Exclusive: As the Democratic Republic of Congo suffers another day of bloodshed, its soldiers talk with astonishing candour of their own brutality
Officially the country is at peace, but murder and rape are ever-present threats
The Congolese soldiers march through the night, but not towards battle. In the dark, they are hunting for women who have fled their homes in Minova to hide in the bushes. The women know that if they are seen, they will be raped and maybe killed.
The army has been ordered to retreat to the town, in the eastern Democratic Republic of Congo. Its young soldiers, 2,000 of them, fire gunshots in the air.
The commander gives an order. "Go and rape women," he says. The soldiers obey.
"It's true that we raped here. We found women because they can't escape. You see her, you catch her, you take her away and you have your way with her," says one soldier later. "Sometimes you kill her. When you finish raping then you kill her child. When we rape, we feel free."
Nzgira was one of the victims on that night in November 2012, when the mass rape took place. Three men attacked her at once, two of them from the front. She says: "The other said he wouldn't go where the others left their dirt. So the third took me from the back. I thought I was going to die."
The women had been raped by militia groups before, but this time their Congolese brothers were their torturers. "I didn't see their faces," says Nzgira. "How do you see someone who is hitting you in the eyes? How will you know someone who is inserting a gun barrel in your mouth?"
Masika, the founder of a rescue centre for rape survivors, said: "They made me sit and started touching me," she remembers. "All the children were around me. Then they started to rape women from the dormitories [of the rescue centre]."
Masika was 15 when she was first raped by a schoolteacher. Later, the militia raped her and her two daughters before killing her husband. After being cast out by her parents-in-law, she decided to offer counselling and shelter to other women who had experienced the same trauma.
Victims of war attempting to rebuild their lives, as featured in Seeds of Hope She has now become a target for the rapists. "Since I have been doing this work, I have been raped three times," she says. "I have been beaten, tortured and left to die." On one occasion, a soldier raped her with his foot.
"When he finished, he spat on me. That's when I thought about killing myself. I am constantly haunted by this," she says.
The mass rape in Minova was not an isolated instance. Research from the American Journal of Public Health says that in the Democratic Republic of Congo (DRC), 1,152 women are raped every day, or 48 women every hour. Despite the Congo's conflict officially ending in 2003, fighting has never stopped, claiming more than five million lives since the war started nearly two decades ago. Throughout, sexual violence has continued. A total of 12 per cent of the female population of the DRC have been raped at least once.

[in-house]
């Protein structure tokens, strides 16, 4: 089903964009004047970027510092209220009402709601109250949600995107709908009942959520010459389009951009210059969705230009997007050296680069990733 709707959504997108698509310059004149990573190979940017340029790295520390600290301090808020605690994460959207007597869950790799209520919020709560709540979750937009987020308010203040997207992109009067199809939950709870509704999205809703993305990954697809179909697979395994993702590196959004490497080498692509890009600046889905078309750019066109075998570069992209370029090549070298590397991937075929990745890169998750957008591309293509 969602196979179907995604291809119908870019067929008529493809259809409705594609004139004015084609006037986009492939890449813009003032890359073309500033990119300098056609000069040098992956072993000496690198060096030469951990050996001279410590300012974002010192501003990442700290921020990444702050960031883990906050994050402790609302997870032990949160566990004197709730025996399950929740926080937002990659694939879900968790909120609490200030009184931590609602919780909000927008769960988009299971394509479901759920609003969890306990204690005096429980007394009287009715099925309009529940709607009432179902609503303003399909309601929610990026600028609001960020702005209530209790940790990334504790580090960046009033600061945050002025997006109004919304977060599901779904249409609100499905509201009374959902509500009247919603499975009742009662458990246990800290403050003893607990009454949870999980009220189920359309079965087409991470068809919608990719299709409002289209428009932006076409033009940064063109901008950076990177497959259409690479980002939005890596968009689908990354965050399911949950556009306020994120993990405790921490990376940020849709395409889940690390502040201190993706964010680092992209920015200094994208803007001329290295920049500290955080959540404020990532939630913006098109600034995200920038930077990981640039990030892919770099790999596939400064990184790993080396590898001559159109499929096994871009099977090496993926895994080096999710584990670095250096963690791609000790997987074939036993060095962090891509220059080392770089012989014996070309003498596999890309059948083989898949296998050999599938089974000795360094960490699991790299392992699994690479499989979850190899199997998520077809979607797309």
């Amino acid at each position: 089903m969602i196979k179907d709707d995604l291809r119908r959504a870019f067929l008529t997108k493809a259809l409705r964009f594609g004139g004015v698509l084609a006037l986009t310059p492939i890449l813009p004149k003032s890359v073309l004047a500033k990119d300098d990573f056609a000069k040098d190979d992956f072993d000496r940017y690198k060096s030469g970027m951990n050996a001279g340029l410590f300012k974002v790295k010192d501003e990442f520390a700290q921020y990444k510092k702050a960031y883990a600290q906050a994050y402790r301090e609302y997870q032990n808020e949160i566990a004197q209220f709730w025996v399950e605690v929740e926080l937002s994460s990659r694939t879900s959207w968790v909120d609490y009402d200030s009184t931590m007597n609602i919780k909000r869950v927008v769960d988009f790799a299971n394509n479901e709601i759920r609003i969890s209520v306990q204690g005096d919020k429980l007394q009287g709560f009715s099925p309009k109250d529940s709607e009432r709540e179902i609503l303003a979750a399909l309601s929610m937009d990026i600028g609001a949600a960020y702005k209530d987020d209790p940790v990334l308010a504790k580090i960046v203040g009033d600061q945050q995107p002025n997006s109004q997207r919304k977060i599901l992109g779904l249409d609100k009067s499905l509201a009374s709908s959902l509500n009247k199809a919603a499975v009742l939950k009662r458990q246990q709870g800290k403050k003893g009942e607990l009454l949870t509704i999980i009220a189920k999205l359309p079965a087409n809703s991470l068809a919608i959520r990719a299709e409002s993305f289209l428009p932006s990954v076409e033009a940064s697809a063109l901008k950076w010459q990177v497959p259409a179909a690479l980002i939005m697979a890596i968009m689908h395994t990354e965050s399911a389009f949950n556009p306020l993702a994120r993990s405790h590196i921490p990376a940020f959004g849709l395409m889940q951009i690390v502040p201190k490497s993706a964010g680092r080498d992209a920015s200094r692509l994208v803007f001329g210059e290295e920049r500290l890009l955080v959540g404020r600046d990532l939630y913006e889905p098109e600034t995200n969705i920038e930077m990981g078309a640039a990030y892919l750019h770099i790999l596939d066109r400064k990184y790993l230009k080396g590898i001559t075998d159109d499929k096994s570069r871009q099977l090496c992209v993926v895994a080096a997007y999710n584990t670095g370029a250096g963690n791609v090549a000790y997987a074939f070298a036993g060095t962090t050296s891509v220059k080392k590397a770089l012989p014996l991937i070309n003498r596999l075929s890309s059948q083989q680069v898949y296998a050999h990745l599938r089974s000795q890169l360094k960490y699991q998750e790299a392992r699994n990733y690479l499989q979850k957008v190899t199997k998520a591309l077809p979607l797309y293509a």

Sexual violence in conflict is a worldwide issue, but in the DRC it is so endemic that it has earned the Central African country a reputation as most dangerous in the world for women. Minova is a market town in South Kivu, on the border with North Kivu, the region with the highest concentration of sexual abuse in the DRC. An attack in South Kivu yesterday killed 37 people, including 18 women and eight children, who had been shot, stabbed or burned inside their homes.
The day after the army attack in Minova, 130 rape victims arrived at Masika's displaced women's camp. Seventeen of the girls were under 18. The youngest was 11.
"The pain of these women is created by Congolese men," says Masika, who is featured in a new documentary by the award-winning film-maker Fiona Lloyd-Davies. "Every day, they take the women and rape . You see a three-year-old child who has been raped. Why would they do that?"
Rob Williams, the chief executive of War Child UK, a charity working to reduce rape in the Congo, says that sexual violence rises in conflict because men lose their role in society, are sometimes mentally scarred, and able to commit crimes with little consequence. "The sense of law and order collapses. It's not just the police forces becoming ineffective; the community structures that help police behaviour collapse," he says.
He adds that sexual violence in conflict is used by the military as a way of weakening opposition. "We've seen cases where sticks have been used, or bottles, or rifle butts, or even bayonets," he says. "Obviously, there is very little about sex there, it's mostly about an experience of horror and power." This kind of rape is experienced by both men and women, with victims often dying from their injuries.